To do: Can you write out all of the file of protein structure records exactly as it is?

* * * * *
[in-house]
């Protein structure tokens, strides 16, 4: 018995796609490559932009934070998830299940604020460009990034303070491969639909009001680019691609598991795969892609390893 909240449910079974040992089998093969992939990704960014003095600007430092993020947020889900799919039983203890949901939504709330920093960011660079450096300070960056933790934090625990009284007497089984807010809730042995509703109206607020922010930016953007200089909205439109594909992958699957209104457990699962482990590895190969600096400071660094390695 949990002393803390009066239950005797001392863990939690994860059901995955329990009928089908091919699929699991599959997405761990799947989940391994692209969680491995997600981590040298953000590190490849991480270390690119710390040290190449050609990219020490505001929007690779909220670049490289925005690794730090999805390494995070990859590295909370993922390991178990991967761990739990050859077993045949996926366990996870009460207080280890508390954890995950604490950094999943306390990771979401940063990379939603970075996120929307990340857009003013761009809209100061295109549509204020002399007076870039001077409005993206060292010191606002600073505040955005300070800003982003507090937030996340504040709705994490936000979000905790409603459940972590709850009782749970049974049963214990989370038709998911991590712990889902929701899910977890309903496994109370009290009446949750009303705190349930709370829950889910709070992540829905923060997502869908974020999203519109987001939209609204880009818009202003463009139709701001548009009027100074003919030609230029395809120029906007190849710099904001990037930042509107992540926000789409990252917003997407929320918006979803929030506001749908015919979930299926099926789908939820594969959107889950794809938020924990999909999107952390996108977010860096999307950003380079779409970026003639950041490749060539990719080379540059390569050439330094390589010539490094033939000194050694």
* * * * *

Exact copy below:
[in-house]
């Protein structure tokens, strides 16, 4: 018995796609490559932009934070998830299940604020460009990034303070491969639909009001680019691609598991795969892609390893 909240449910079974040992089998093969992939990704960014003095600007430092993020947020889900799919039983203890949901939504709330920093960011660079450096300070960056933790934090625990009284007497089984807010809730042995509703109206607020922010930016953007200089909205439109594909992958699957209104457990699962482990590895190969600096400071660094390695 949990002393803390009066239950005797001392863990939690994860059901995955329990009928089908091919699929699991599959997405761990799947989940391994692209969680491995997600981590040298953000590190490849991480270390690119710390040290190449050609990219020490505001929007690779909220670049490289925005690794730090999805390494995070990859590295909370993922390991178990991967761990739990050859077993045949996926366990996870009460207080280890508390954890995950604490950094999943306390990771979401940063990379939603970075996120929307990340857009003013761009809209100061295109549509204020002399007076870039001077409005993206060292010191606002600073505040955005300070800003982003507090937030996340504040709705994490936000979000905790409603459940972590709850009782749970049974049963214990989370038709998911991590712990889902929701899910977890309903496994109370009290009446949750009303705190349930709370829950889910709070992540829905923060997502869908974020999203519109987001939209609204880009818009202003463009139709701001548009009027100074003919030609230029395809120029906007190849710099904001990037930042509107992540926000789409990252917003997407929320918006979803929030506001749908015919979930299926099926789908939820594969959107889950794809938020924990999909999107952390996108977010860096999307950003380079779409970026003639950041490749060539990719080379540059390569050439330094390589010539490094033939000194050694």